Substance abuse can mask or mimic the presence of bipolar disorder and can make diagnosis more difficult in adolescents. When substance abuse or addiction is present, a patient must ordinarily undergo a period of detoxification and abstinence before a mood disorder can be accurately diagnosed.
The manic and depressive symptoms of bipolar disorder are usually controlled by a combination of prescription medications, including lithium, antipsychotics, anticonvulsants, and antidepressants .
Lithium (Cibalith-S, Eskalith, Lithane, Lithobid, Lithonate, Lithotabs) is one of the oldest and most frequently prescribed drugs available for the treatment of adult bipolar mania and depression. Because the drug takes four to ten days to reach a therapeutic level in the bloodstream, it sometimes is prescribed in conjunction with neuroleptics and/or benzodiazepines to provide more immediate relief of a manic episode. Lithium also has been shown to be effective in regulating bipolar depression, but is not recommended for mixed mania. Lithium may not be an effective long-term treatment option for rapid cyclers, who typically develop a tolerance for it, or may not respond to it. Possible side effects of the drug include weight gain, thirst, nausea , and hand tremors. Prolonged lithium use also may cause hyperthyroidism .
Clozapine (Clozaril) is an atypical antipsychotic medication used to control manic episodes in adult patients who have not responded to typical mood stabilizing agents. The drug has also been a useful prophylactic, or preventative treatment, in some bipolar patients. Common side effects of clozapine include tachycardia (rapid heart rate), hypotension, constipation , and weight gain. Agranulocytosis, a potentially serious but reversible condition in which the white blood cells that typically fight infection in the body are destroyed, is a possible side effect of clozapine. Patients treated with the drug should undergo weekly blood tests to monitor white blood cell counts.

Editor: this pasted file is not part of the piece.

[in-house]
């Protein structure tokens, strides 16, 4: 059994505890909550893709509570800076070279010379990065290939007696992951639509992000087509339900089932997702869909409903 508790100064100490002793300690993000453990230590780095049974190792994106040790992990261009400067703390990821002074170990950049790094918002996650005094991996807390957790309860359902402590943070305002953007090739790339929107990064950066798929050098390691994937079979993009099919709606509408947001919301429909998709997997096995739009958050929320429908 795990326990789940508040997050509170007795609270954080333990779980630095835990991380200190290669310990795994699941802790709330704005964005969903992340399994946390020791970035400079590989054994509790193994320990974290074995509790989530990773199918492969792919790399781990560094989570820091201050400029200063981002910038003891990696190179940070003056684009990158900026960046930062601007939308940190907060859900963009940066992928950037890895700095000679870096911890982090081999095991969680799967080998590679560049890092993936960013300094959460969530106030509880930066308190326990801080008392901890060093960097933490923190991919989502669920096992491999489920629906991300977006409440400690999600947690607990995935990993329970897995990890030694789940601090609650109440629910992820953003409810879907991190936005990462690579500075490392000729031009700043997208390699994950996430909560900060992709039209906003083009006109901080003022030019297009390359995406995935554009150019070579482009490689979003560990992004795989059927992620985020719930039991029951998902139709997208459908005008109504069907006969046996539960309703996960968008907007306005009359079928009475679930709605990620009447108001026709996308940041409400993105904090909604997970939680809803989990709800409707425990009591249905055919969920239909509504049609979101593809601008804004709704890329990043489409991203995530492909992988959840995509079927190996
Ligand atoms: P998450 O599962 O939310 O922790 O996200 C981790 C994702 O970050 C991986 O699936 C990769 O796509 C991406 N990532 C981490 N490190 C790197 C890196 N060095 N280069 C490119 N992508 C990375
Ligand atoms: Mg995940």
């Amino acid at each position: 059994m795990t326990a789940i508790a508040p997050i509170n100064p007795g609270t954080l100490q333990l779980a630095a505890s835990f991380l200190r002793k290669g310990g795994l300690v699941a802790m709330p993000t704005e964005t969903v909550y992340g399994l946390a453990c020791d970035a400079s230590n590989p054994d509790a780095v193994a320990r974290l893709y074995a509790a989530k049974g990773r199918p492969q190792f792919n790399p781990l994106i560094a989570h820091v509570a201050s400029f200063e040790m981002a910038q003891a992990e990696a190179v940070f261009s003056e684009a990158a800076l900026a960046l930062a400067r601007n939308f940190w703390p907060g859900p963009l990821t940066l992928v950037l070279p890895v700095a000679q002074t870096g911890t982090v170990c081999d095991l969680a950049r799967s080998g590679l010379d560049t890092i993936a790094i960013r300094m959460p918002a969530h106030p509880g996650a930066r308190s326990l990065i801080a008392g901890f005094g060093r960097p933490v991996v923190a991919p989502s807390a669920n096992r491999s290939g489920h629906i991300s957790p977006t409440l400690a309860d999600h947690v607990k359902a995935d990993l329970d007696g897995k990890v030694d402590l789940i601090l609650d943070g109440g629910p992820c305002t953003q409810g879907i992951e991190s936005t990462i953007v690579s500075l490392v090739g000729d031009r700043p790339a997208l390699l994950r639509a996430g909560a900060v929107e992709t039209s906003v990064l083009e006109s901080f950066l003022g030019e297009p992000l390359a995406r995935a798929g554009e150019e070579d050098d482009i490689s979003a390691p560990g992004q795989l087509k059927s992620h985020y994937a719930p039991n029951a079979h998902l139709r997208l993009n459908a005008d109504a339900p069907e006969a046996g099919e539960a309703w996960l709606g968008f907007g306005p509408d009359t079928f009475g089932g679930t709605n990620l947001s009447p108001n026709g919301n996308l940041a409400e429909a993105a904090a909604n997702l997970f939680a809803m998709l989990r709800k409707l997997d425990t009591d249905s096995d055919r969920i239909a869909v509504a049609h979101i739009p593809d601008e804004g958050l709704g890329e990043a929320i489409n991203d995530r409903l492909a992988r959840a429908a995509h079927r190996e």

Risperidone (Risperdal) is another atypical antipsychotic that has been successful in controlling mania in several clinical trials when low doses were administered. The side effects of risperidone are mild compared to many other antipsychotics (constipation, coughing, diarrhea , dry mouth, headache , heartburn, increased length of sleep and dream activity, nausea, runny nose, sore throat , fatigue, and weight gain).
Olanzapine (Zyprexa) was approved in 2003 for use in combination with lithium or valproate for treatment of acute manic episodes associated with bipolar disorder. In 2004 it received additional approval for long-term maintenance of bipolar disorder. Possible side effects include drowsiness, dizziness , weight gain, dry mouth, rapid heartbeat, nausea, and muscle weakness.
Quetiapine (Seroquel) was approved by the FDA in 2004 for the treatment of acute mania associated with bipolar disorder. Potential side effects of the drug include dizziness, sleepiness, dry mouth, weight gain, and constipation.